The fact that as of August 1914, hundreds of thousands of young men seemed to willingly head towards an almost certain death, had to do with more than just obedience. At this point in history, nineteenth century notions such as honour, noble warfare and respecting one’s enemy were still very common throughout Europe.
These notions belonged to the past as soon as the horrifying reality of industrial warfare pervaded the trenches. From this time on, all possible means were taken on in order to eliminate as many opponents possible: machine guns, grenades of extensive explosive force and lethal gasses. Nearly ten million men gave their lives on the battlefields or in the trenches.
Another ten million civilians died due to acts of war.
The destructive force of the first modern war not only manifested itself in the vast numbers of human casualties. Photographs of devastated cities, such as Ypres in Flanders, have kept the sense of horror and powerlessness alive up to today. The city, the Modernists’ research subject par excellence, became a ruin itself. Vast, utterly ruined urban landscapes have been part of war iconography ever since: desolate, gaping holes in the endless rubble, crumbling and at times still smoldering building blocks, and façades that were shot to pieces.
The Visible Sign
Although one of the greatest massacres in world history took place in Ypres, nowadays none of the buildings in the city centre remind us of war. As soon as World War I came to an end, the population craved for progress more than anything and tried to forget about the past as soon as possible.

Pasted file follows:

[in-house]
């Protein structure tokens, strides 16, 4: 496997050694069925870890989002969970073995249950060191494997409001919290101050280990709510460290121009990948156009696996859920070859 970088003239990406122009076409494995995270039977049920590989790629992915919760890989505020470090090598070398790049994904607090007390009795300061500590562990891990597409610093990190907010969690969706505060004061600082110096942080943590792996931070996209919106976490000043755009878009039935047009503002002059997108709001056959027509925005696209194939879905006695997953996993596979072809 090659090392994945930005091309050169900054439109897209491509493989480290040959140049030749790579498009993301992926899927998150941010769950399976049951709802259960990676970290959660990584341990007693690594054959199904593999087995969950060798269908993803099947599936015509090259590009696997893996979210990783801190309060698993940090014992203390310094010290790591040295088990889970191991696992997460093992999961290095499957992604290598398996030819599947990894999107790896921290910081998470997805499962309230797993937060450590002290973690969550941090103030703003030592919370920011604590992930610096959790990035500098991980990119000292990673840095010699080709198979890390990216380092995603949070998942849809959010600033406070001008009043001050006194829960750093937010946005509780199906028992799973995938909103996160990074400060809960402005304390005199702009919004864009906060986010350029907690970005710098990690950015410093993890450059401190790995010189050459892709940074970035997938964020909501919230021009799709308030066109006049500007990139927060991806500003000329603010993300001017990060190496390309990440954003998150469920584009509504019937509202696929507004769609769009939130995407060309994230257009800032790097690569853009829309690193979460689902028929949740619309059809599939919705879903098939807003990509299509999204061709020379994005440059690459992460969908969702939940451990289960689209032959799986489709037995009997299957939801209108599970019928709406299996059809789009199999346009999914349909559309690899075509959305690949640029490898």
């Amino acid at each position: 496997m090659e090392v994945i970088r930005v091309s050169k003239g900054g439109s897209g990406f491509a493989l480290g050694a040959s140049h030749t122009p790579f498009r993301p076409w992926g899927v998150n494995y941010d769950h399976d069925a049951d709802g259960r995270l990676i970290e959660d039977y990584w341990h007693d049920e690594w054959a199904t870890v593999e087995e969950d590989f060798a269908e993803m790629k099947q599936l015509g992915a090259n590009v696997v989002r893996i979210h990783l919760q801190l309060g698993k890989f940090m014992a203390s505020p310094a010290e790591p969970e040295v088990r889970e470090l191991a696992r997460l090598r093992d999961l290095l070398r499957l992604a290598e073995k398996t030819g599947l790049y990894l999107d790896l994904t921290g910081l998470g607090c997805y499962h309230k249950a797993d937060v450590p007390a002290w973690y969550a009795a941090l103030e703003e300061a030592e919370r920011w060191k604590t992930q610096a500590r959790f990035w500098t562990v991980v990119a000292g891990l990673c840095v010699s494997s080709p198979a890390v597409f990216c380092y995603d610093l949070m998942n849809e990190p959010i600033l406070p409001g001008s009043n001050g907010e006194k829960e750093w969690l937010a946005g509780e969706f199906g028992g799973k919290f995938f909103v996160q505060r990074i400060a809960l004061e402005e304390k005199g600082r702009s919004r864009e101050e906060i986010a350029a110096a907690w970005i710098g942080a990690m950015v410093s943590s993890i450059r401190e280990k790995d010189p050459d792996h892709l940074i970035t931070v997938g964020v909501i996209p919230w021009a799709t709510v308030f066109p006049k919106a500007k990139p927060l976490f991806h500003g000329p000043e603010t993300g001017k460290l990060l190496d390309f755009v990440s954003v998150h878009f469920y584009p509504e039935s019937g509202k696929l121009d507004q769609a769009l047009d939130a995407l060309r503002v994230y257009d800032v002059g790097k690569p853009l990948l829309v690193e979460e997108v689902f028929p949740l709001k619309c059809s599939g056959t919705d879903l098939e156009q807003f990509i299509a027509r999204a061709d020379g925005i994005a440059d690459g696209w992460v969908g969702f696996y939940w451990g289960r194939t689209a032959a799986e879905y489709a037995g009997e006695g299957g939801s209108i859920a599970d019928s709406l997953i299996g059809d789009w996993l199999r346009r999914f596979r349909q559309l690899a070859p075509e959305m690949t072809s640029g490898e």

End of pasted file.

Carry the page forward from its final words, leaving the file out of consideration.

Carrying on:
If we intend to keep the memories to the horrors of warfare alive, we ought to preserve ruins rather than rebuilding them. However, the war ruins of the twentieth century seem to be all too confronting – at this point, even parts of the Berlin Wall are being taken down in order to make room for new apartments.
It seems we feel the need to rub out the past because we do not want to be reminded of it.
Designing is a way of looking back
While designing The Visible Sign, Han de Kluijver looked back at the ruins of cities that once flourished, such as Ypres. This city was recreated on top of the rubble, from which the remnants of buildings towered, not unlike fingers raised in warning: visible signs of destruction.
This is what the idea for the object you are now holding originated from. The rough exterior stands for the old city, the polished part for the new, rebuilt one. The hole is a bomb crater as well as a symbol for ancient times versus the present. Time inevitably leaves scars, but through the process of decay, in the end the rebuilt city will become vulnerable too. And this is how new ruins will always come to exist.

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Design The Visible Sign
Han de Kluijver

Development model and moulds
The Visible Sign
Han de Kluijver

Inspiration The Visible Sign
Han de Kluijver